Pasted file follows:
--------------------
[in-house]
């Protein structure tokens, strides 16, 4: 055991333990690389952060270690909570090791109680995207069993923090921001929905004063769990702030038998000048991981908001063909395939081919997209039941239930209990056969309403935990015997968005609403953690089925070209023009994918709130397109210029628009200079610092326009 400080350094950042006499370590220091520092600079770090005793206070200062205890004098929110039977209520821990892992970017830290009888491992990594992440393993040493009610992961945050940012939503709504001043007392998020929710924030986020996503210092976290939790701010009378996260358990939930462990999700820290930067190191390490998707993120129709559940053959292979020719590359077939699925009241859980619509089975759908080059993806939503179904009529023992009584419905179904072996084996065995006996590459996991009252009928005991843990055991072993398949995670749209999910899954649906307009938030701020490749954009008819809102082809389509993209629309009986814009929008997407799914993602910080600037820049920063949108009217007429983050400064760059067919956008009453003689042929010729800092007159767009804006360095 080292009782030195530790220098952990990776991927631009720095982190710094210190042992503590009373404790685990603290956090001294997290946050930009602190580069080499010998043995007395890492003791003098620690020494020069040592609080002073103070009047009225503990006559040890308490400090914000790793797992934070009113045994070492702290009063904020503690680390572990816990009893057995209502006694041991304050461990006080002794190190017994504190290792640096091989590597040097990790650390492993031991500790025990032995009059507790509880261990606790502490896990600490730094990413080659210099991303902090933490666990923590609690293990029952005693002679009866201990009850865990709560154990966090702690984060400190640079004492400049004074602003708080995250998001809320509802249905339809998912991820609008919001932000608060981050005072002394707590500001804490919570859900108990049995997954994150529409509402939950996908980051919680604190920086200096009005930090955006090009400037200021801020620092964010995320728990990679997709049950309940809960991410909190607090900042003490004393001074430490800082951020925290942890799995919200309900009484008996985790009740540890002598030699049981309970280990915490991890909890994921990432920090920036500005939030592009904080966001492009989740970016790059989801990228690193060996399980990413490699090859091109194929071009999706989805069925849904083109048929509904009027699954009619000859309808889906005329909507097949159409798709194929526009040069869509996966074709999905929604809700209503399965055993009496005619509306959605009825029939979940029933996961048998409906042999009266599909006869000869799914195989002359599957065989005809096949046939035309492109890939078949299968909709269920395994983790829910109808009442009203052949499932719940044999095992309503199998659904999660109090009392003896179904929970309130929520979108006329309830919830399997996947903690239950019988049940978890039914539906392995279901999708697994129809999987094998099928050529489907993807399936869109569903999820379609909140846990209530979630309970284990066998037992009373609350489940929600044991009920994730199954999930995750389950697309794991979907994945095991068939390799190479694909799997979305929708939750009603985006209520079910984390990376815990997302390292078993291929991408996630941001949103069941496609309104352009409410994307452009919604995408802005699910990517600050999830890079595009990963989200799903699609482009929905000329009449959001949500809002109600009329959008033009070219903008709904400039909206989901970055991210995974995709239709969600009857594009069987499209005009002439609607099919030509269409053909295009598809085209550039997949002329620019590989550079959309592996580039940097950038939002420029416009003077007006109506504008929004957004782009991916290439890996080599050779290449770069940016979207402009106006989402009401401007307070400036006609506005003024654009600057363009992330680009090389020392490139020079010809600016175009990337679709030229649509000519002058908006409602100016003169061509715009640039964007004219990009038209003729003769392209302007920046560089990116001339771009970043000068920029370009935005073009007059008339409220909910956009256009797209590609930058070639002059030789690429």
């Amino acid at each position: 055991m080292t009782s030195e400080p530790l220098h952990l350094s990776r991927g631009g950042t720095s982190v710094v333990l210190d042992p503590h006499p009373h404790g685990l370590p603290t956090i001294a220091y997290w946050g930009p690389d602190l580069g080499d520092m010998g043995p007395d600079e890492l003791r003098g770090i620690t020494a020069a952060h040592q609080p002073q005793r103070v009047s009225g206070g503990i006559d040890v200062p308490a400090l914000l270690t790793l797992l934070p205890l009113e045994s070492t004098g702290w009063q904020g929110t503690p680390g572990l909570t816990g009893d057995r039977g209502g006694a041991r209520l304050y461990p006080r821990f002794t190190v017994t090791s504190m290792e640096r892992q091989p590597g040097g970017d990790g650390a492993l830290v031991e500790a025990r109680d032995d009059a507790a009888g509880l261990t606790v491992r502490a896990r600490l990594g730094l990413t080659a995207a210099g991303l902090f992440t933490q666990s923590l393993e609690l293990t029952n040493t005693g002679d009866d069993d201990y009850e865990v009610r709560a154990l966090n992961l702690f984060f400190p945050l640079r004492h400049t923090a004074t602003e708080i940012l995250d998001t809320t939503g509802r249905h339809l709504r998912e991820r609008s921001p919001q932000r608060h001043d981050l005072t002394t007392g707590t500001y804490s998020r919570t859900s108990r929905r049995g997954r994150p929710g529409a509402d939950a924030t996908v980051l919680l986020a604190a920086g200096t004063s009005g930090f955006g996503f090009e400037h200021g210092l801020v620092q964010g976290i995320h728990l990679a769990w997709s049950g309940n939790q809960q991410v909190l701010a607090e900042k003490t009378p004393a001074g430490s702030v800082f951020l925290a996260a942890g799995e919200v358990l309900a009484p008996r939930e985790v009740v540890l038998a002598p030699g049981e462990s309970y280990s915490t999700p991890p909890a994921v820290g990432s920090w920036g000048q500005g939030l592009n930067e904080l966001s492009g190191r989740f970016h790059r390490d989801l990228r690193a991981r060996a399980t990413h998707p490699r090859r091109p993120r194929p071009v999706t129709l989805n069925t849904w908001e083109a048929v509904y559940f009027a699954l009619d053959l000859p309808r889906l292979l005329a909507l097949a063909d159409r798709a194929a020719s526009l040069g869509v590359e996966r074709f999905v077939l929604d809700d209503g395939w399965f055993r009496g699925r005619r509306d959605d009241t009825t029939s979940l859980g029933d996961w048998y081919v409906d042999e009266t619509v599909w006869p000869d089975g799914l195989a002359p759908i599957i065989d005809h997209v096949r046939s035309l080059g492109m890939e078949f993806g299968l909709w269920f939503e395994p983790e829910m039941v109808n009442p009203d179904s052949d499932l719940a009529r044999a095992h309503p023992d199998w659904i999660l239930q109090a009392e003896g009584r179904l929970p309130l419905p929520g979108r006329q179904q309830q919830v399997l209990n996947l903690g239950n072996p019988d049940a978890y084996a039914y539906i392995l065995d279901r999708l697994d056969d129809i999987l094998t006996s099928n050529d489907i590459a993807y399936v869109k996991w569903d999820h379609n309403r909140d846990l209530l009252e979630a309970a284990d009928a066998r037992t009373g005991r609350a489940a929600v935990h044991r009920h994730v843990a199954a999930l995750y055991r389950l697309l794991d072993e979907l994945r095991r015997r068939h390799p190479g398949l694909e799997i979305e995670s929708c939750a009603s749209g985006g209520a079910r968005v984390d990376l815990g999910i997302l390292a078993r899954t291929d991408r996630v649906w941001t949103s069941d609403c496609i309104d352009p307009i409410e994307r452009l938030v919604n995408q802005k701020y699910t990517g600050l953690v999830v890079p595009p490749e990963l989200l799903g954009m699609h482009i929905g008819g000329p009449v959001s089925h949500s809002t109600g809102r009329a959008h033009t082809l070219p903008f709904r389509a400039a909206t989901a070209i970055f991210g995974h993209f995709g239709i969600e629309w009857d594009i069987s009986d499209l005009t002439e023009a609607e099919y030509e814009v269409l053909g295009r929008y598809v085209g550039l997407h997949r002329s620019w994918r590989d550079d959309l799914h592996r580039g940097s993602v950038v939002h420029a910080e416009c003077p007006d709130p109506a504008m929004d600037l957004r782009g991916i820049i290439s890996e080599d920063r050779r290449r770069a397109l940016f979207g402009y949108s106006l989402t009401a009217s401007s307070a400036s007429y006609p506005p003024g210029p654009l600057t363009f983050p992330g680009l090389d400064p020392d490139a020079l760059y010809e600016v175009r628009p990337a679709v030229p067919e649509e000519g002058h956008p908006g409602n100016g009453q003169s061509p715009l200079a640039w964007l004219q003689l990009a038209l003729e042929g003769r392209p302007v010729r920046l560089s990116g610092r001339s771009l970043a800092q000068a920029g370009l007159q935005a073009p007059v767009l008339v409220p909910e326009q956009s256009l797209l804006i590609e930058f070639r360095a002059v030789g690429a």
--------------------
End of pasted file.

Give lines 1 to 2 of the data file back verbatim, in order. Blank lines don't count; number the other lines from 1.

[in-house]
């Protein structure tokens, strides 16, 4: 055991333990690389952060270690909570090791109680995207069993923090921001929905004063769990702030038998000048991981908001063909395939081919997209039941239930209990056969309403935990015997968005609403953690089925070209023009994918709130397109210029628009200079610092326009 400080350094950042006499370590220091520092600079770090005793206070200062205890004098929110039977209520821990892992970017830290009888491992990594992440393993040493009610992961945050940012939503709504001043007392998020929710924030986020996503210092976290939790701010009378996260358990939930462990999700820290930067190191390490998707993120129709559940053959292979020719590359077939699925009241859980619509089975759908080059993806939503179904009529023992009584419905179904072996084996065995006996590459996991009252009928005991843990055991072993398949995670749209999910899954649906307009938030701020490749954009008819809102082809389509993209629309009986814009929008997407799914993602910080600037820049920063949108009217007429983050400064760059067919956008009453003689042929010729800092007159767009804006360095 080292009782030195530790220098952990990776991927631009720095982190710094210190042992503590009373404790685990603290956090001294997290946050930009602190580069080499010998043995007395890492003791003098620690020494020069040592609080002073103070009047009225503990006559040890308490400090914000790793797992934070009113045994070492702290009063904020503690680390572990816990009893057995209502006694041991304050461990006080002794190190017994504190290792640096091989590597040097990790650390492993031991500790025990032995009059507790509880261990606790502490896990600490730094990413080659210099991303902090933490666990923590609690293990029952005693002679009866201990009850865990709560154990966090702690984060400190640079004492400049004074602003708080995250998001809320509802249905339809998912991820609008919001932000608060981050005072002394707590500001804490919570859900108990049995997954994150529409509402939950996908980051919680604190920086200096009005930090955006090009400037200021801020620092964010995320728990990679997709049950309940809960991410909190607090900042003490004393001074430490800082951020925290942890799995919200309900009484008996985790009740540890002598030699049981309970280990915490991890909890994921990432920090920036500005939030592009904080966001492009989740970016790059989801990228690193060996399980990413490699090859091109194929071009999706989805069925849904083109048929509904009027699954009619000859309808889906005329909507097949159409798709194929526009040069869509996966074709999905929604809700209503399965055993009496005619509306959605009825029939979940029933996961048998409906042999009266599909006869000869799914195989002359599957065989005809096949046939035309492109890939078949299968909709269920395994983790829910109808009442009203052949499932719940044999095992309503199998659904999660109090009392003896179904929970309130929520979108006329309830919830399997996947903690239950019988049940978890039914539906392995279901999708697994129809999987094998099928050529489907993807399936869109569903999820379609909140846990209530979630309970284990066998037992009373609350489940929600044991009920994730199954999930995750389950697309794991979907994945095991068939390799190479694909799997979305929708939750009603985006209520079910984390990376815990997302390292078993291929991408996630941001949103069941496609309104352009409410994307452009919604995408802005699910990517600050999830890079595009990963989200799903699609482009929905000329009449959001949500809002109600009329959008033009070219903008709904400039909206989901970055991210995974995709239709969600009857594009069987499209005009002439609607099919030509269409053909295009598809085209550039997949002329620019590989550079959309592996580039940097950038939002420029416009003077007006109506504008929004957004782009991916290439890996080599050779290449770069940016979207402009106006989402009401401007307070400036006609506005003024654009600057363009992330680009090389020392490139020079010809600016175009990337679709030229649509000519002058908006409602100016003169061509715009640039964007004219990009038209003729003769392209302007920046560089990116001339771009970043000068920029370009935005073009007059008339409220909910956009256009797209590609930058070639002059030789690429």